I find it ironic that while many customers want to play in the store, some still want that store to price match Amazon.  Again, some people don't do the math.

Business Lesson:  Just stop reading here if you don't want to hear yet another retailer tell you why it is important to support your local game store.  I know most customers either already support their local store, or have decided they don't need to.  This is not aimed at you, bro-man (or woman).  This is aimed at the would-be retailers, the next crop of enterprising young entrepreneurs who want to open game stores because they love the hobby, and want to help others enjoy those hobbies.  To those entrepreneurs I say, don't.  Do not.  Don't do it.  Invest your money in anything else.  Opening a game store because you want to help others enjoy the hobby you love will do two things:  diminish your love for the hobby, and cause financial hardship on you.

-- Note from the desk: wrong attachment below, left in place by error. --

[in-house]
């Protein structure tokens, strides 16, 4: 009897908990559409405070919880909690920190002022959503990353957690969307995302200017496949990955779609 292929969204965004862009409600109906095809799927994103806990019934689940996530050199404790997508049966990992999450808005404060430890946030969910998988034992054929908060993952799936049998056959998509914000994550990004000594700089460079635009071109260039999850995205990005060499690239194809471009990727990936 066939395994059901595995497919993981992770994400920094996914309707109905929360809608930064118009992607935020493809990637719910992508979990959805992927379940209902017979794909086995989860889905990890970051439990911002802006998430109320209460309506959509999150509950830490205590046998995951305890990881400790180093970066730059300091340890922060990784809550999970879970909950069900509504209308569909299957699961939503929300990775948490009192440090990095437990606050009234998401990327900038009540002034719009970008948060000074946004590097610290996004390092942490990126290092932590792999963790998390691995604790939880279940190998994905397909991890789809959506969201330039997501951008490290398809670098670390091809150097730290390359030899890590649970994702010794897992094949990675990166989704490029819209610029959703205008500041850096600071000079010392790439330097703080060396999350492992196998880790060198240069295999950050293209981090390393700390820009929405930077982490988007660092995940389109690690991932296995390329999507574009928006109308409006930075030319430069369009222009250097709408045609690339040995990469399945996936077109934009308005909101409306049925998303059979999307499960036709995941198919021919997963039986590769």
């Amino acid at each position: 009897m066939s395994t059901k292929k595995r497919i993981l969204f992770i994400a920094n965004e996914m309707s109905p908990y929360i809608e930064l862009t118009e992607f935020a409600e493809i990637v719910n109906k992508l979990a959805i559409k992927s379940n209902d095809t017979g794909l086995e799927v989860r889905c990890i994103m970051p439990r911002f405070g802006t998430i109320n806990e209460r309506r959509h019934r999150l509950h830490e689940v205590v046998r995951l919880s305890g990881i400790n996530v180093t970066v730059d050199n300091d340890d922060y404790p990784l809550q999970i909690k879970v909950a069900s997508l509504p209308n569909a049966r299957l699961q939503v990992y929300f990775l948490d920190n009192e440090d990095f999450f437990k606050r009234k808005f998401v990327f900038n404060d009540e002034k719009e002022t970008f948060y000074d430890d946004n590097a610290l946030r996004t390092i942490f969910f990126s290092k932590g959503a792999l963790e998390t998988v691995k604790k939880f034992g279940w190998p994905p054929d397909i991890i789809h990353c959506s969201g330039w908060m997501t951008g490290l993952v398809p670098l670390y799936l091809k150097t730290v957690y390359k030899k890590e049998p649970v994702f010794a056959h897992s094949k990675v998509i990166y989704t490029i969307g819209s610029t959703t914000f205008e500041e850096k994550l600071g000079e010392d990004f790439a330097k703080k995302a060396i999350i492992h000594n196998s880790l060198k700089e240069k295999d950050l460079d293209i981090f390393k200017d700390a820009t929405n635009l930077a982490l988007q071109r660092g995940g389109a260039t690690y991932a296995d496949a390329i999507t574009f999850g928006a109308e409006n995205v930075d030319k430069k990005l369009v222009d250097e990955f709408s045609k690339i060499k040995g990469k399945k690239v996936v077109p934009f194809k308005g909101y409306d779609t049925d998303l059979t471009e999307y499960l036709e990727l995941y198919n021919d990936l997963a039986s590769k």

If you want to open a game store, do it because you want to make money.  It (probably) won't make you rich, but you can both enjoy your work, and make a good living, but you have to do the math.

A store pays rent.  In every instance I am aware of, the store pays rent on all their space.  By the square foot.  If you take 25% of your space and devote that to gaming space, this forces your rent on the other 75% to artificially increase.  Let’s say you have 4000 square feet of usable space.  You pay $1 per square foot a month.  $4000.  You devote 1000 to gaming space.  So, you have 3000 square feet of space to make sales with--to devote to products and display.  But, you are still paying rent on all 4000 square feet.  So, your "sales display" area now has to pay the rent on the other space that is not generating sales.  The space you actually use for sales must support the non-sales generating area--so that space now costs 33% more per square foot. 

The internet, Amazon, eBay, other sites, they don't do this.  They don't pay rent on play space.

Those sites also don't pay "retail" rent rates.  Warehouse space generally costs far less per square foot than retail space in a prime location does.